Effects of Disruptive Innovations on Value Processes in Business Ecosystems
Permanent address of the item is
Disruptiivisten innovaatioiden vaikutukset arvoprosesseihin liiketoimintaekosysteemeissä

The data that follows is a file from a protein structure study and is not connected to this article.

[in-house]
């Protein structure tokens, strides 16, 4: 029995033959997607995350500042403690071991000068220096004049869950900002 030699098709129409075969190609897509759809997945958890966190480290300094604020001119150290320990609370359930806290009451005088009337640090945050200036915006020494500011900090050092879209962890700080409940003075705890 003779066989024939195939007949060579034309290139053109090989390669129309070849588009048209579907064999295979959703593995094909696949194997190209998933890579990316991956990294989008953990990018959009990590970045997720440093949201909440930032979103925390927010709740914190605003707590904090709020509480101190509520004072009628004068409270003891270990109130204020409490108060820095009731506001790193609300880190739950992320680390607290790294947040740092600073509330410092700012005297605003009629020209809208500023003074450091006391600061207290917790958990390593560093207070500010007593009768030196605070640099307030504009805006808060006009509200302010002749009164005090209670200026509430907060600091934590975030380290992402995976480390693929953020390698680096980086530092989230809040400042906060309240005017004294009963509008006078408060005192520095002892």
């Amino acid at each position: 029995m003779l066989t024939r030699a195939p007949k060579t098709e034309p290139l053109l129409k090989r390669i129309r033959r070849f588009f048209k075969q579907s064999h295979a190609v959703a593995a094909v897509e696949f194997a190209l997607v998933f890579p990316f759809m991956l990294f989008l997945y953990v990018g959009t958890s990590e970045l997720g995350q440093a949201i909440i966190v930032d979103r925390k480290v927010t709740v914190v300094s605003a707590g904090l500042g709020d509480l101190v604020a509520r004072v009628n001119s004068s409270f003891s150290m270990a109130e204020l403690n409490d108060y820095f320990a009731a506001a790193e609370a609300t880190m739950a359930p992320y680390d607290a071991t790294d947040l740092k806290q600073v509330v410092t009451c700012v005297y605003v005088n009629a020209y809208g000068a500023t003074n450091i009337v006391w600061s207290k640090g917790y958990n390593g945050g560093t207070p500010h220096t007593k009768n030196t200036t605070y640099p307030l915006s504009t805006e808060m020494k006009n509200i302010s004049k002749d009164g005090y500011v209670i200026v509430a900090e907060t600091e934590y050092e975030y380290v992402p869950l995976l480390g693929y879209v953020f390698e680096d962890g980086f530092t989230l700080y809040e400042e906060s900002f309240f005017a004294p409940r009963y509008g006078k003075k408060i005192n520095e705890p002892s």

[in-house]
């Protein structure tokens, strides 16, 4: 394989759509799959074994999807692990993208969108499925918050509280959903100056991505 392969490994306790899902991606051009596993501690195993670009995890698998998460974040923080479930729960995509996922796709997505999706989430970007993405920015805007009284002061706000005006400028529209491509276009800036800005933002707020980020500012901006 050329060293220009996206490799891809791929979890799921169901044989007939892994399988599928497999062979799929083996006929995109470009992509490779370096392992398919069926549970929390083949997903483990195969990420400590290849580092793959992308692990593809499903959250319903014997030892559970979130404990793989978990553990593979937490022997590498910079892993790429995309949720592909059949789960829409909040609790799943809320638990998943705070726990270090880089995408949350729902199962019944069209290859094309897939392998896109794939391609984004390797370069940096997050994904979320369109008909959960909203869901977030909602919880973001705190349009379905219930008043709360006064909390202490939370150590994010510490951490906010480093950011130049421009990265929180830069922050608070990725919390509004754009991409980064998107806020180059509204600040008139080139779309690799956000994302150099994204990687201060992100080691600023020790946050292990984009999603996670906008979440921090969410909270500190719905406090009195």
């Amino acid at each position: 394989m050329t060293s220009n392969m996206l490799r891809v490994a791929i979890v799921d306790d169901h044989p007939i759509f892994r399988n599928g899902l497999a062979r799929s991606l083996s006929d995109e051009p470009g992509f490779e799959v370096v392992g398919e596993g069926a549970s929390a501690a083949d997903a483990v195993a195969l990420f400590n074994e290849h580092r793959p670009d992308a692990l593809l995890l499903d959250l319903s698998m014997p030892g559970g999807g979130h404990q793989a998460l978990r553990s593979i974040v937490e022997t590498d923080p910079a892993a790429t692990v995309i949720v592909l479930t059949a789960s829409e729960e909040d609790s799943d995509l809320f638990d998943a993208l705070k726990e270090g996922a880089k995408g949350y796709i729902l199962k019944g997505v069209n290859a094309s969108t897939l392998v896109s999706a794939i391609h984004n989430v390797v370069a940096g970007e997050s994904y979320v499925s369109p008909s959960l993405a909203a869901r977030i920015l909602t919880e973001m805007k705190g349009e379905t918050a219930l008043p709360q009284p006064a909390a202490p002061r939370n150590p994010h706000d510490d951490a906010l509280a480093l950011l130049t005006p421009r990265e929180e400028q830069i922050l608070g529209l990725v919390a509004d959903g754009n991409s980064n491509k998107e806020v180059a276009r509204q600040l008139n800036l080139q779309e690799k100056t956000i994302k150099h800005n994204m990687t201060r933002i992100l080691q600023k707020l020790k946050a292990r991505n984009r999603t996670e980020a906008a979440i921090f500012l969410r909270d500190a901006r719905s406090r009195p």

Disruptive innovations are a well-known but often poorly managed topic among both researchers and commercial companies. These innovations tend to disrupt whole industries and lead many firms to failures. When it comes to blockchains and distributed ledgers, many experts believe that these technologies have the potential to disrupt industries the same way the internet did. However, this time the disruption will not happen in the context of single organizations, since distributed technologies steer companies to work in business ecosystems. The problem is that the effects of these technologies on these networks of interrelated actors are mostly unknown. Because of the significant value proposition related to distributed solutions, firms want to understand the effects of these disruptive innovations in order to benefit from them. This master’s thesis studies the effects of disruptive innovations on value processes in business ecosystems. The aim of this study is to find out how these innovations affect value creation, delivery and capture, and how these ecosystems should be built and managed. These objectives were addressed by developing a framework for studying ecosystem roles in detail. The empirical study tested the assumptions of the framework by interviewing organizations in the finance industry, which could possibly establish a distributed ledger based ecosystem together. This provided a way to validate and deepen the understanding regarding ecosystem roles in the context of disruptive innovations. As a result, the researcher was able to define differences and similarities between roles, which led to find the answers to the research questions. The findings of this study imply that disruptive innovations have various effects on value processes in business ecosystems. Value creation requires understanding of the needs of potential customers, value delivery trust and cooperation, and value capture clear roles, responsibilities and common rules. The ecosystem also needs a neutral and capable leader to manage the uncertainty, engage right actors and allocate enough resources to the network. This is especially important in the chaotic building phase. Furthermore, this study contributed to the existing research by justifying the categorization of ecosystem roles into developers and users. Thus, the framework of this study provides many opportunities to enhance the understanding related to ecosystems’ roles and structures especially in the disruptive context in the future, too.